Solutions

Share on facebook
Share on twitter
Share on linkedin

Loan Performance Insights

Introduction

The CoreLogic Loan Performance Insights report features an interactive view of our mortgage performance analysis through April 2021.

Measuring early-stage delinquency rates is important for analyzing the health of the mortgage market. To more comprehensively monitor mortgage performance, CoreLogic examines all stages of delinquency as well as transition rates that indicate the percent of mortgages moving from one stage of delinquency to the next.

 

“Natural hazard events and job loss in the oil and gas industry during the past year continue to affect local delinquency rates, despite a general decline in delinquency rates in many urban areas. Of all metros, Odessa and Midland, Texas, had the largest one-year jumps in serious delinquency rates, followed by Lake Charles, Louisiana, which was hit hard by Hurricanes Laura and Delta in 2020.”

– Dr. Frank Nothaft
Chief Economist for CoreLogic

 

30 Days or More Delinquent – National

In April 2021, 4.7% of mortgages were delinquent by at least 30 days or more including those in foreclosure.

This represents a 1.4-percentage point decrease in the overall delinquency rate compared with April 2020.

Opportunity to Bounce Back

CoreLogic’s data for April 2021 reports its first year-over-year decrease and the lowest overall delinquency rate since the onset of the pandemic as job and income recovery enables more homeowners to remain or return to “current” mortgage payment status. Additionally, in an effort to help borrowers who are in forbearance programs, financial institutions and government entities are continuing to enact provisions that give homeowners ample opportunity to bounce back and keep their homes.

Figure 2 Top Markets at Risk of Home Price Decline

 

“The sharp rebound in the economy, as well as a potent combination of government fiscal and regulatory help, is fueling unprecedented demand for residential housing and enabling people to buy and stay in their homes. The drop in delinquency rates is a further manifestation of the benefits of these tail winds. Barring an unforeseen change, we expect rates to continue to fall and home prices rise over the next 12-to-18 months.”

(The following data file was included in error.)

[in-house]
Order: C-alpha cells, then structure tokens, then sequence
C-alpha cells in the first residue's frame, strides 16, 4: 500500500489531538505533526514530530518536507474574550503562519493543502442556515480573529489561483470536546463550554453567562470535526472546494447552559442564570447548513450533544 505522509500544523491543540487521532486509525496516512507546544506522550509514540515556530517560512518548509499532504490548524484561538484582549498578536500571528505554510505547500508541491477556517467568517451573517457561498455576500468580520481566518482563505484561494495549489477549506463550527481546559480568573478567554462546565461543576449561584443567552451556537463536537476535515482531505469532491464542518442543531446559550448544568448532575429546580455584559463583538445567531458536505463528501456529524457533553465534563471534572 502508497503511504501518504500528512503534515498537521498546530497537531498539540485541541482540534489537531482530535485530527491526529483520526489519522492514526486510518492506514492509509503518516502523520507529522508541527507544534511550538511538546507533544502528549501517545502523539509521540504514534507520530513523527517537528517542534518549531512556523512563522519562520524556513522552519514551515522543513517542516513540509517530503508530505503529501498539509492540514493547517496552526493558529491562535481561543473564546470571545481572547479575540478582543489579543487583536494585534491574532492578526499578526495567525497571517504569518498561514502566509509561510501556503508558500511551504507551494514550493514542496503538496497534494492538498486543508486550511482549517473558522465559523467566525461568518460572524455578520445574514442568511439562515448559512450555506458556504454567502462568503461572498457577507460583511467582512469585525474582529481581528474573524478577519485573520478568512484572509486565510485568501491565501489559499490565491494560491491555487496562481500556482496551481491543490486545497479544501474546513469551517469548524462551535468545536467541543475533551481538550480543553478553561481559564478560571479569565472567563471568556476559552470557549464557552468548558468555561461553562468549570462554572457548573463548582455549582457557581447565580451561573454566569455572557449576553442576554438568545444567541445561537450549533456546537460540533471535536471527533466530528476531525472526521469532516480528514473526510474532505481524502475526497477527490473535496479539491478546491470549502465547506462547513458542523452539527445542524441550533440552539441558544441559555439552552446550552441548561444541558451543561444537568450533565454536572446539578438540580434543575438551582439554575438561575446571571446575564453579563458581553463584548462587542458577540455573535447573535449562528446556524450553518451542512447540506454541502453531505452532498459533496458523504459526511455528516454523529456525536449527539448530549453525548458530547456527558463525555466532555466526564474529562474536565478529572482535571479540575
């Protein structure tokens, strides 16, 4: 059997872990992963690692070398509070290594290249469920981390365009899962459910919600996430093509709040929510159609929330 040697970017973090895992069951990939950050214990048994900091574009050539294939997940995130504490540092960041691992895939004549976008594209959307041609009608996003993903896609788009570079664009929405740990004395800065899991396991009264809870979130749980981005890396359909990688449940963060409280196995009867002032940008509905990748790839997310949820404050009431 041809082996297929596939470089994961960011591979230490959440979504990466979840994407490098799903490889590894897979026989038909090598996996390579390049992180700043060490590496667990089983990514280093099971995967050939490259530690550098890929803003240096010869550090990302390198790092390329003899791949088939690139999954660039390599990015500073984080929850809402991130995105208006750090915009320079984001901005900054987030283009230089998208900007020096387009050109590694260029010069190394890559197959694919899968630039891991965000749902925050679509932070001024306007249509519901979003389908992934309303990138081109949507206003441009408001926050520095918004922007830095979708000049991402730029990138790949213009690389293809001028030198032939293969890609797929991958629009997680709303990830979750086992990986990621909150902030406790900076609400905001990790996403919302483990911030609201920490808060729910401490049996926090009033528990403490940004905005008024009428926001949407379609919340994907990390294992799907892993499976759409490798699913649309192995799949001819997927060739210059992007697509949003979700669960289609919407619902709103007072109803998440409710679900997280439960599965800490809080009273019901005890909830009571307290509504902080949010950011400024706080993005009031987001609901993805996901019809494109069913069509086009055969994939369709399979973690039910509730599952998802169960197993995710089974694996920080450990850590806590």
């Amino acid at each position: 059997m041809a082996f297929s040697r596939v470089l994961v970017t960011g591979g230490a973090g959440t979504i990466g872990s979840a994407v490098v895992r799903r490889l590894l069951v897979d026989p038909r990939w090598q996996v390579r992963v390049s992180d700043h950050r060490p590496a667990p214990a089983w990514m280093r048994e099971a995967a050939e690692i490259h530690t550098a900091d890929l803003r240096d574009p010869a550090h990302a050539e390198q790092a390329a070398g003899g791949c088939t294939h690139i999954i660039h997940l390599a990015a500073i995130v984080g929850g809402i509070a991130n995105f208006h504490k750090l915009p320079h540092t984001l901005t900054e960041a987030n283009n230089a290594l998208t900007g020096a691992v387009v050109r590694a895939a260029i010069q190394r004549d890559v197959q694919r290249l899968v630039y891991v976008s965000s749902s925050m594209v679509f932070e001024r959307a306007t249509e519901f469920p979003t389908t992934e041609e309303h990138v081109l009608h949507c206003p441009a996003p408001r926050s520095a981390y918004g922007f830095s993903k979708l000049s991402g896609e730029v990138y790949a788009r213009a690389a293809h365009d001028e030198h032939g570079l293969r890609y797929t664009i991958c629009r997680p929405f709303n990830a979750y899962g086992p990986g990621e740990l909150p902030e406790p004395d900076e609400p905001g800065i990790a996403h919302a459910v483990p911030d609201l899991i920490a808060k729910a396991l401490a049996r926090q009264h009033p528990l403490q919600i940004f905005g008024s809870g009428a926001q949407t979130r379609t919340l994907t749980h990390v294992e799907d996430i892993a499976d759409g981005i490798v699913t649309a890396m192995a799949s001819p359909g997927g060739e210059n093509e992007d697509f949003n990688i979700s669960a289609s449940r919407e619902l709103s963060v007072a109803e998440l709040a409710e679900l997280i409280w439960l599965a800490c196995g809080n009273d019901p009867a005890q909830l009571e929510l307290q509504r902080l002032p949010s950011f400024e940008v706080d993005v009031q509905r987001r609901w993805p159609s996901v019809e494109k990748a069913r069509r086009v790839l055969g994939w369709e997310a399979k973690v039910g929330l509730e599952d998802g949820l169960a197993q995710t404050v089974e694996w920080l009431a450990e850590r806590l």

– Frank Martell
President and CEO of CoreLogic

 

Loan Performance – National

CoreLogic examines all stages of delinquency to more comprehensively monitor mortgage performance.

The nation’s overall delinquency rate for April was 4.7%. The rate for early-stage delinquencies – defined as 30 to 59 days past due – was 1% in April 2021, down from 4.2% in April 2020. The share of mortgages 60 to 89 days past due was 0.3%, down from 0.7% in April 2020. The serious delinquency rate – defined as 90 days or more past due, including loans in foreclosure – was 3.3%, up from 1.2% in April 2020.

As of April 2021, the foreclosure inventory rate was 0.3%, unchanged from April 2020.

 

Transition Rates – National

CoreLogic examines all stages of delinquency as well as transition rates that indicate the percent of mortgages moving from one stage of delinquency to the next.

The share of mortgages that transitioned from current to 30-days past due was 0.6%, down from 3.4% in April 2020.

 

Overall Delinquency – State

Overall delinquency is defined as 30-days or more past due, including those in foreclosure.

  • In April, nearly all U.S. states logged a decrease in annual overall delinquency rates (only Wyoming experienced a slight increase with a 0.1 percentage-point uptick), and a significant portion of metro areas posted at least a small annual decrease, with only eight experiencing a year-over-year increase.

Figure 5 30 Day Delinquency YOY Change

 

Serious Delinquency – Metropolitan Areas

Serious delinquency is defined as 90 days or more past due including loans in foreclosure.

There were 384 metropolitan areas where the Serious Delinquency Rate increased.  

There were 0 metropolitan areas where the Serious Delinquency Rate remined the same or decreased. 

Figure 6: 90+ Delinquency YOY Change

 

Summary